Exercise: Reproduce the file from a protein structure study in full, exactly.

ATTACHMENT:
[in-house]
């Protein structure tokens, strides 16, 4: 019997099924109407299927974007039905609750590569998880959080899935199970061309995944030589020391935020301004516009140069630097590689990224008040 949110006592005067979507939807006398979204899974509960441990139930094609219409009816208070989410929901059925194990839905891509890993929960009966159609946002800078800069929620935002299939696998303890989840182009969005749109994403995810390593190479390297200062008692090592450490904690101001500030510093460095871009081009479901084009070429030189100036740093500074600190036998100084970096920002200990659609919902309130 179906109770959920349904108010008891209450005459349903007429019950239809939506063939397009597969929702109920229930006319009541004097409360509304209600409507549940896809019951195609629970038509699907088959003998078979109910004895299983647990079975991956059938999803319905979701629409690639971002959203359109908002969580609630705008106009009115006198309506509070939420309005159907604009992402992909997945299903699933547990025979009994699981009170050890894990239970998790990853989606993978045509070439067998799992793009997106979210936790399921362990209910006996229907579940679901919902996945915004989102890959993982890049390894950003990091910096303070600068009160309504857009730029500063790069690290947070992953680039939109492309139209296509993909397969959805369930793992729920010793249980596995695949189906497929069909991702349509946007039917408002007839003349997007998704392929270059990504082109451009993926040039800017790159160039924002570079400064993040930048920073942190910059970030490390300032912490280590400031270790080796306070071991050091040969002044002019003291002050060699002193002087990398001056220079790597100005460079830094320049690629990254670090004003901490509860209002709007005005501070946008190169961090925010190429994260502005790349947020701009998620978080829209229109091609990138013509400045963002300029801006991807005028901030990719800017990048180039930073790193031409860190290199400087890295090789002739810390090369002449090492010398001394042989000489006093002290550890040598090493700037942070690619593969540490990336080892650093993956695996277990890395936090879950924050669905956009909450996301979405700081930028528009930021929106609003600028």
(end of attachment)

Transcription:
[in-house]
């Protein structure tokens, strides 16, 4: 019997099924109407299927974007039905609750590569998880959080899935199970061309995944030589020391935020301004516009140069630097590689990224008040 949110006592005067979507939807006398979204899974509960441990139930094609219409009816208070989410929901059925194990839905891509890993929960009966159609946002800078800069929620935002299939696998303890989840182009969005749109994403995810390593190479390297200062008692090592450490904690101001500030510093460095871009081009479901084009070429030189100036740093500074600190036998100084970096920002200990659609919902309130 179906109770959920349904108010008891209450005459349903007429019950239809939506063939397009597969929702109920229930006319009541004097409360509304209600409507549940896809019951195609629970038509699907088959003998078979109910004895299983647990079975991956059938999803319905979701629409690639971002959203359109908002969580609630705008106009009115006198309506509070939420309005159907604009992402992909997945299903699933547990025979009994699981009170050890894990239970998790990853989606993978045509070439067998799992793009997106979210936790399921362990209910006996229907579940679901919902996945915004989102890959993982890049390894950003990091910096303070600068009160309504857009730029500063790069690290947070992953680039939109492309139209296509993909397969959805369930793992729920010793249980596995695949189906497929069909991702349509946007039917408002007839003349997007998704392929270059990504082109451009993926040039800017790159160039924002570079400064993040930048920073942190910059970030490390300032912490280590400031270790080796306070071991050091040969002044002019003291002050060699002193002087990398001056220079790597100005460079830094320049690629990254670090004003901490509860209002709007005005501070946008190169961090925010190429994260502005790349947020701009998620978080829209229109091609990138013509400045963002300029801006991807005028901030990719800017990048180039930073790193031409860190290199400087890295090789002739810390090369002449090492010398001394042989000489006093002290550890040598090493700037942070690619593969540490990336080892650093993956695996277990890395936090879950924050669905956009909450996301979405700081930028528009930021929106609003600028």